In a TEM the sample is generally imaged with highly energetic electrons allowing for high spatial resolutions down to the atomic scale. As opposed to SEM, the imaging occurs via transmitted electrons and therefore the specimen needs to be thin enough to be electron transparent. Next to imaging, a TEM is often equipped with a variety of different detectors providing complementary information about the sample.

○      In-situ TEM: A conventional TEM operates at room temperature under high vacuum conditions. In-situ techniques allow introducing application-relevant conditions like elevated temperatures or gas/liquid environments. This is often done via specific sample holders that incorporate electric contacts for heating and biasing or tiny chambers with gas and liquid flow.

○     Electron tomography: Conventional TEM provides 2D projection images of the sample. With electron tomography the characterization can be extended to 3D by acquiring a series of projection images under different tilt angles of the sample. Different methods exist to then reconstruct the 3D morphology from the series of 2D projection images. Electron tomography is often applied for quantification purposes and for highly anisotropic shapes.

○   Light excitation: To study photo-driven processes inside the TEM, light excitation of the sample is required. This can either be done via a dedicated sample holder or by inserting an optical window in the column itself. The latter has the advantage that the sample holder can be freely chosen and that light excitation can therefore be combined with other in-situ stimuli.

Equipment

  • SEM
    • Dual beam FIB/SEM: FEI Helios Nanolab 600 (SFEG, Ga FIB, gas injector system for Pt, SiO2 and C deposition, plasma cleaner, CL spectrometer)
    • FEI Verios 460 equipped with a SFEG source and STEM, EDS, EBSD Clarity and EBIC detectors
  • TEM:
    • JEOL NeoARM (to be installed in summer 2024): Cs corrected 200 kV (S)TEM, cold FEG, variety of detectors (HAADF, ABF, SAAF, EDS, OBF), fast beam blanker and dose modulator, laser incoupling unit, ASI CheeTah 3 direct electron detector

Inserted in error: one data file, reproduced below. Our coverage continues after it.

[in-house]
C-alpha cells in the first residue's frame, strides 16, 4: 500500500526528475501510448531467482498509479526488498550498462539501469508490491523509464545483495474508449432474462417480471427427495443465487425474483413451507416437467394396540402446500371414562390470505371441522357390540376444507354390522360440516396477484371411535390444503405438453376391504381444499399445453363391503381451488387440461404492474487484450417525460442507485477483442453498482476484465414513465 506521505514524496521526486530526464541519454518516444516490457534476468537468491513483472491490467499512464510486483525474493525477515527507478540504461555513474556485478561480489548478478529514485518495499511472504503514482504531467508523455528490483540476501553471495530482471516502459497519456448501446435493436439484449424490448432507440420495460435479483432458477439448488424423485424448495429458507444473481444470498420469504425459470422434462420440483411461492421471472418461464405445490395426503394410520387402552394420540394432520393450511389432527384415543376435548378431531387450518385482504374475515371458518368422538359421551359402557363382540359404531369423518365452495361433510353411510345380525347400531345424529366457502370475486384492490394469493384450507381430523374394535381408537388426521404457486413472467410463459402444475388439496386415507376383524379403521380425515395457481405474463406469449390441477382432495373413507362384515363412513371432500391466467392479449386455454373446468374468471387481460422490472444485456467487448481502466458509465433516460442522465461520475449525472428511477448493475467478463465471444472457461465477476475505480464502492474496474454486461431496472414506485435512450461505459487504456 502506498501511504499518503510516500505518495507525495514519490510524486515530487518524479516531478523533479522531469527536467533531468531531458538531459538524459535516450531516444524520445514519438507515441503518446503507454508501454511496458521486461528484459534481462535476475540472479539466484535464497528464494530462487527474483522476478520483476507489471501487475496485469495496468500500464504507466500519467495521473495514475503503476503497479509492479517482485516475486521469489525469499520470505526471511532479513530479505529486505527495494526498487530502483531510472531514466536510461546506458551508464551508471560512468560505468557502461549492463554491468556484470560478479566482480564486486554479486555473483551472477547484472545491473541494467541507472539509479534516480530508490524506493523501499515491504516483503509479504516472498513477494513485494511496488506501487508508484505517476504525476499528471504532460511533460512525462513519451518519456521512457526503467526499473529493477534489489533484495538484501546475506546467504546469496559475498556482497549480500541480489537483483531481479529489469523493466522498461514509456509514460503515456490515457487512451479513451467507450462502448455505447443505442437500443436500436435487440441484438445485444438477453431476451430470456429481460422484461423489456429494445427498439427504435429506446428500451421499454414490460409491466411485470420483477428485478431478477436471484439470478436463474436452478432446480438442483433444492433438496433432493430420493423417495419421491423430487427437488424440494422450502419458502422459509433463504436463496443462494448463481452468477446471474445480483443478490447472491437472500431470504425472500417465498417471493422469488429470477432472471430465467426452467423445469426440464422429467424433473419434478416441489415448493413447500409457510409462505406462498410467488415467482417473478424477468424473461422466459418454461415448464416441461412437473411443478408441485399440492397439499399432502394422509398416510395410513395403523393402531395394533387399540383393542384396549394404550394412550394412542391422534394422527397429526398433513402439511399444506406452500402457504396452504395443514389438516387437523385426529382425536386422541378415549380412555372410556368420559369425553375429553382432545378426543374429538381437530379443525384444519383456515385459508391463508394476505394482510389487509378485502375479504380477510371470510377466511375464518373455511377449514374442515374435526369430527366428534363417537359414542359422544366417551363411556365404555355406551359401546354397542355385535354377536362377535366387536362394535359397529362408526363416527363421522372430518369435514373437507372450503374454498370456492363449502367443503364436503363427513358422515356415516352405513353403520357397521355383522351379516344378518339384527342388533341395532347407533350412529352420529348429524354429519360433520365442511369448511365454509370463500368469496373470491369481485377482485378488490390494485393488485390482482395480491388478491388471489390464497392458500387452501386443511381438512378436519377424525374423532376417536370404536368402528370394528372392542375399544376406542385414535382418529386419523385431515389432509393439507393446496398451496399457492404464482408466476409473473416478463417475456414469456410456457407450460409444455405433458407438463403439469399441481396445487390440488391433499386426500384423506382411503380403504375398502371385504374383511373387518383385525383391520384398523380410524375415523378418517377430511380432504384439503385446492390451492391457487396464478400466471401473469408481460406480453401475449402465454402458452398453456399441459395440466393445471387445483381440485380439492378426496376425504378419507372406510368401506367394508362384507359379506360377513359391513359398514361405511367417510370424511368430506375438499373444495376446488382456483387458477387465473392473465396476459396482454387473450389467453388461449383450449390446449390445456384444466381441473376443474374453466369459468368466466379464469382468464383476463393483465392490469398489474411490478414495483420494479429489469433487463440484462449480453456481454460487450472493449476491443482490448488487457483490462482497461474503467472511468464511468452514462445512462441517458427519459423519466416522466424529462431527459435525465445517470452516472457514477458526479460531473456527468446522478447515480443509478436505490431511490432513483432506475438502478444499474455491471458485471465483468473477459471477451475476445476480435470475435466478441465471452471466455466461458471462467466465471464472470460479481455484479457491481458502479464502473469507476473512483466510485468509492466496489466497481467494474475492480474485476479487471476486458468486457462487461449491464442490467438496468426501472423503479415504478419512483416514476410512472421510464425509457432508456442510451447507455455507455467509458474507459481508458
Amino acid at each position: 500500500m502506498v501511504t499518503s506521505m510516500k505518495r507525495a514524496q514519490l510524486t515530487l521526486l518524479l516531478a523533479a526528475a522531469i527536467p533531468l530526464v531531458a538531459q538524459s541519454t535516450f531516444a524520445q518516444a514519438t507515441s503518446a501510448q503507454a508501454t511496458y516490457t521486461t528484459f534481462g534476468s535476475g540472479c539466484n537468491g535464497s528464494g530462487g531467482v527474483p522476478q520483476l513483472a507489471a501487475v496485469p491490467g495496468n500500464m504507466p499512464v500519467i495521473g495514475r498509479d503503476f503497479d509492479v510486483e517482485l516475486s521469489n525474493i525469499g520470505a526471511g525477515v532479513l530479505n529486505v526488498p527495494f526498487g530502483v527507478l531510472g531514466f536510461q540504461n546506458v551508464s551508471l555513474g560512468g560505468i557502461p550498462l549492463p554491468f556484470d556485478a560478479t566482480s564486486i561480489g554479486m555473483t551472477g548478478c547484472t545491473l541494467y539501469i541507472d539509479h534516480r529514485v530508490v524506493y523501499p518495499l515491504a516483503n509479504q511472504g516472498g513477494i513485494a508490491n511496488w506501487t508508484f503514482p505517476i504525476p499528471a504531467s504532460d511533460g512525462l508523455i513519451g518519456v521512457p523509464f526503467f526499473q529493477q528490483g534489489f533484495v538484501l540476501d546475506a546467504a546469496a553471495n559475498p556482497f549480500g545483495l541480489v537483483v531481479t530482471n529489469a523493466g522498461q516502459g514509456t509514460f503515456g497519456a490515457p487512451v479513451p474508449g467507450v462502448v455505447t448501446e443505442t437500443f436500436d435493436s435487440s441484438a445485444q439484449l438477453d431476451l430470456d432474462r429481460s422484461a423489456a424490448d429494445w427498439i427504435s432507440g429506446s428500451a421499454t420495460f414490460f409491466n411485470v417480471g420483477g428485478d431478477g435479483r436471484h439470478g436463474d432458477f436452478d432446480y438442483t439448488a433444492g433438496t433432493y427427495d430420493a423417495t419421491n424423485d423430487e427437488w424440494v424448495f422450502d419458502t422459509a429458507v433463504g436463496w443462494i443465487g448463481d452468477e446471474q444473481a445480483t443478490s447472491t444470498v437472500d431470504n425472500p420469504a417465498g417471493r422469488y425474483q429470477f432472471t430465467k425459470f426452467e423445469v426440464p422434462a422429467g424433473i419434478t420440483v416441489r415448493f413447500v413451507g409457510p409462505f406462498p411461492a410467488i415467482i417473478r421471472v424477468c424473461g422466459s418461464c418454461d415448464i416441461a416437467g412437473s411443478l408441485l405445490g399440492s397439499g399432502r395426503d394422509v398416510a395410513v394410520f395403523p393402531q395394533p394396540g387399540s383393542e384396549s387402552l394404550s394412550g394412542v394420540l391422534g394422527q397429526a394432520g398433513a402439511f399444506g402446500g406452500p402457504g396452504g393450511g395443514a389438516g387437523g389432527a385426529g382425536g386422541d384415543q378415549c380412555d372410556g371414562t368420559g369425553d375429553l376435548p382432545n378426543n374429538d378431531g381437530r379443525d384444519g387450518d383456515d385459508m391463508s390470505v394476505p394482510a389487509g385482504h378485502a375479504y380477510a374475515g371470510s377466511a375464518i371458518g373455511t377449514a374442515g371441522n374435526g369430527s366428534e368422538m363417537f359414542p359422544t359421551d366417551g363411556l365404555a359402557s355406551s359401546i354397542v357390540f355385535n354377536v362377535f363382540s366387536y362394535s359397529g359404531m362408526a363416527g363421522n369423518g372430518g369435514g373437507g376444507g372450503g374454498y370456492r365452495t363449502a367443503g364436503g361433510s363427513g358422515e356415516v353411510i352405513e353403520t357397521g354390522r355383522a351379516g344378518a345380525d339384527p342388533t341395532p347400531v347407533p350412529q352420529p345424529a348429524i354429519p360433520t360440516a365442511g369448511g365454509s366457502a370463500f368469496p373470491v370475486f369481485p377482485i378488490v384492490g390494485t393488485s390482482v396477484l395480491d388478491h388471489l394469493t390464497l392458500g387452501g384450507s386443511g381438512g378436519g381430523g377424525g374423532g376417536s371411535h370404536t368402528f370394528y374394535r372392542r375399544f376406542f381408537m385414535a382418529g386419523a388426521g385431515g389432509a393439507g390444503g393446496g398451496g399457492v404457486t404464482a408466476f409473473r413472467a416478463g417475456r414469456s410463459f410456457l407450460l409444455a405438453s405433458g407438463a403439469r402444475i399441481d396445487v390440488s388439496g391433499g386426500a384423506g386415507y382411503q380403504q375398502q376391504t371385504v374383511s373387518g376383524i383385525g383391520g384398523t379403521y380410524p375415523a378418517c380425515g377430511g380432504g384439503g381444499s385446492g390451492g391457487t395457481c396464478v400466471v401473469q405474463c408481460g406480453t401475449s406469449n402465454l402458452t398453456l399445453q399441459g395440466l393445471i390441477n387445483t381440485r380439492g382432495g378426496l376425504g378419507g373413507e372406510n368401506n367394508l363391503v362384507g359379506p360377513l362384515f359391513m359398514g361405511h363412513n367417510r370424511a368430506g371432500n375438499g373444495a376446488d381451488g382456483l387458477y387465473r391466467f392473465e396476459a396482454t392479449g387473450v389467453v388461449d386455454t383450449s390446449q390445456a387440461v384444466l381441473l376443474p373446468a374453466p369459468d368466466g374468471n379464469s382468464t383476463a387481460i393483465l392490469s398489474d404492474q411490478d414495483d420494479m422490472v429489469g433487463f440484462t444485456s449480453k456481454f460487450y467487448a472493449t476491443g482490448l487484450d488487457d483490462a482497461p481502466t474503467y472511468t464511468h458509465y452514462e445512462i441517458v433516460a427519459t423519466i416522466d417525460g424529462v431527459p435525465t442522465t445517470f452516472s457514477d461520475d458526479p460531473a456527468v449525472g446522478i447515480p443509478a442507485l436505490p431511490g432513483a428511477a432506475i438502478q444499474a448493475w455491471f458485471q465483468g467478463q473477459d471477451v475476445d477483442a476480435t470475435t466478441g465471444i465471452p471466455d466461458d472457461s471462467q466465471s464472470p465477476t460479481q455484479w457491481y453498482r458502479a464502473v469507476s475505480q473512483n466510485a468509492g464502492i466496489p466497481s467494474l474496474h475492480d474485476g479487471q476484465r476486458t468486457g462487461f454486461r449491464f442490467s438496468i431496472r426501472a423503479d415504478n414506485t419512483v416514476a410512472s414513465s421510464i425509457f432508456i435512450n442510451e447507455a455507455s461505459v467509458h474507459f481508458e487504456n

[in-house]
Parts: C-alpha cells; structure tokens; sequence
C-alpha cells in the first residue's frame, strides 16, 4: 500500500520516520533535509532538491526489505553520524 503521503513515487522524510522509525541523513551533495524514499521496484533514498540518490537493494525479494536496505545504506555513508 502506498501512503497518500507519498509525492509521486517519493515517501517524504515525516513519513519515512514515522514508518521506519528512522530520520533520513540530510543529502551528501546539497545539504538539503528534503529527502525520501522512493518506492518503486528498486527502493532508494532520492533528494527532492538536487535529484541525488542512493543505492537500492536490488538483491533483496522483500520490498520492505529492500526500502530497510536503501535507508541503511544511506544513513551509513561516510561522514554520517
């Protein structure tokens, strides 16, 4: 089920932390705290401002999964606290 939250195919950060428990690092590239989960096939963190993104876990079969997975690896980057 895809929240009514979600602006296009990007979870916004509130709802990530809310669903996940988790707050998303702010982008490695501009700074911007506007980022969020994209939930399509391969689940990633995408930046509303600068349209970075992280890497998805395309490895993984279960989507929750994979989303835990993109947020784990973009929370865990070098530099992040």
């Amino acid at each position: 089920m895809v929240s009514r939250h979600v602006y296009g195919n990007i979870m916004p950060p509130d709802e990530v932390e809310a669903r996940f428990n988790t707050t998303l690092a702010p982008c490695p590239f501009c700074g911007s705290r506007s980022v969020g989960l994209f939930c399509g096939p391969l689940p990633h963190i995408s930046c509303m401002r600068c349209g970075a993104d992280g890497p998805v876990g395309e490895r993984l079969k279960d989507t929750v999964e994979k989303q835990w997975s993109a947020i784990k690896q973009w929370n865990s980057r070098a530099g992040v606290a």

• Extra TEM holders:
    • Double tilt beryllium holder
    • High tilt tomography holder

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Delft

Description

The Kavli Nanolab Imaging Center is part of the Kavli Nanolab Delft, one of the largest academic nanofabrication facilities in Europe. The cryo-EM facility of the Kavli Nanolab Imaging Center hosted at the Bionanoscience Department supports cryo-EM/ET activities of academic users across the TU Delft campus, other regional knowledge institutions and industrial partners of the Delft biotechnology and nanotechnology industries. Besides supporting cryo-EM related research activities, the TEM facility of KNIC also has a mission to advance cryo-EM technology through method development. The facility is housed in dedicated and modern lab space at VC-F level and has a humidity-controlled environment for cryo-EM sample preparation.

Contact

  • Arjen Jakobi (a.jakobi@tudelft.nl)

Techniques

  • Cryogenic electron microscopy (cryo-EM)
  • Cryogenic electron tomography (cryo-ET)
  • Time-resolved cryo-EM
  • Cryo-EM/ET sample preparation
  • Cryogenic correlative light and electron microscopy (cryo-CLEM)

Equipment

  • JEOL JEM3200 FSC EFTEM (300 kV FEG, in-column EF, Gatan K2 Summit DED & TVIPS XF416 CMOS cameras, TVIPS USG scan generator, liquid N2 + liquid He cooling)
  • JEOL 1400+ TEM (120 kV LaB6, TVIPS F416 CMOS camera. Gatan 626 cryoholder and Gatan 910 cryo-tomography holder, tomography holder, EDS double tilt holder, Bruker Quantax EDS)
  • Leica GP2 automatic plunge-freezing robot
  • TFS Vitrobot Mark IV automatic plunge-freezing robot
  • ZEISS Axio Imager Z2 + LSM 900 Airyscan2 cryo-confocal microscope
  • LINKAM CMS196v³ cryo-correlative microscopy stage
  • Glovebox clean station for low humidity cryo-EM/ET sample preparation/transfer
  • Various custom-built prototypes for time-resolved cryo-EM sample preparation
  • Leica Ultracut EMFCS ultramicrotome with cryogenic cooling unit
  • Quorum GloQube Plus Glow Discharge System
  • Cressington 208 sputter coater
  • Instrumentation for nanofabrication and method development of MEMS-based cryo-EM sample preparation

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Eindhoven

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Groningen

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Leiden

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Maastricht

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Nijmegen

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Enschede

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Utrecht

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Wageningen